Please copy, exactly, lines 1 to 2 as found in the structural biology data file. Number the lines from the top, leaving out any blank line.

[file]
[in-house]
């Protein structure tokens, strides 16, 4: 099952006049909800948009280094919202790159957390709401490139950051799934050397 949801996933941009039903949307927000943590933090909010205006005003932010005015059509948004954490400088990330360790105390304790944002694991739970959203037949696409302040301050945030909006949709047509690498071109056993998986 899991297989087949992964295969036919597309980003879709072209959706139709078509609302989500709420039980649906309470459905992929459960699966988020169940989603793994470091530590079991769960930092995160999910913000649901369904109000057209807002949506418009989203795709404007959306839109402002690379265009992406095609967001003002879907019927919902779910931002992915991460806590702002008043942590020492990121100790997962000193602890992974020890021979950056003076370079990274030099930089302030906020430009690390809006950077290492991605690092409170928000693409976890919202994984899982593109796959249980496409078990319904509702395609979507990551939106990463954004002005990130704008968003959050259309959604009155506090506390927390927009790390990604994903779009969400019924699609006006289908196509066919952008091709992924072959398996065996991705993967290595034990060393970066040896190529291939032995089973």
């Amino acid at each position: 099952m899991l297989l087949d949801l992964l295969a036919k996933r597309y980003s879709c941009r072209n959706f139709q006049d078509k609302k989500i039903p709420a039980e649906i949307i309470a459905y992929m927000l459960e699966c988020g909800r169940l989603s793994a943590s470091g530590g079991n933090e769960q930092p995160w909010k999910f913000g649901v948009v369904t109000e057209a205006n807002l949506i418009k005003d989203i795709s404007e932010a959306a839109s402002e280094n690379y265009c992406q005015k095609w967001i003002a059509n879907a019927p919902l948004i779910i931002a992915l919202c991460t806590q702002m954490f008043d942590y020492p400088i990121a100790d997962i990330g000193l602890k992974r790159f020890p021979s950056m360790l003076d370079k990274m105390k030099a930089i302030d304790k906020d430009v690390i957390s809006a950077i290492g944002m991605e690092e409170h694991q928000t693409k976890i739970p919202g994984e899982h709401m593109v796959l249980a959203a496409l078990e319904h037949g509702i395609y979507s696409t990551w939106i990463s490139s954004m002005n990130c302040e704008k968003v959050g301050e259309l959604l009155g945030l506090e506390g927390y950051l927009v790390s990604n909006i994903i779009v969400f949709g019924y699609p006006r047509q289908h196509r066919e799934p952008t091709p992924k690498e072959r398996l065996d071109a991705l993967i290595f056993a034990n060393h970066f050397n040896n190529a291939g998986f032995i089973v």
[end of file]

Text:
[in-house]
């Protein structure tokens, strides 16, 4: 099952006049909800948009280094919202790159957390709401490139950051799934050397 949801996933941009039903949307927000943590933090909010205006005003932010005015059509948004954490400088990330360790105390304790944002694991739970959203037949696409302040301050945030909006949709047509690498071109056993998986 899991297989087949992964295969036919597309980003879709072209959706139709078509609302989500709420039980649906309470459905992929459960699966988020169940989603793994470091530590079991769960930092995160999910913000649901369904109000057209807002949506418009989203795709404007959306839109402002690379265009992406095609967001003002879907019927919902779910931002992915991460806590702002008043942590020492990121100790997962000193602890992974020890021979950056003076370079990274030099930089302030906020430009690390809006950077290492991605690092409170928000693409976890919202994984899982593109796959249980496409078990319904509702395609979507990551939106990463954004002005990130704008968003959050259309959604009155506090506390927390927009790390990604994903779009969400019924699609006006289908196509066919952008091709992924072959398996065996991705993967290595034990060393970066040896190529291939032995089973």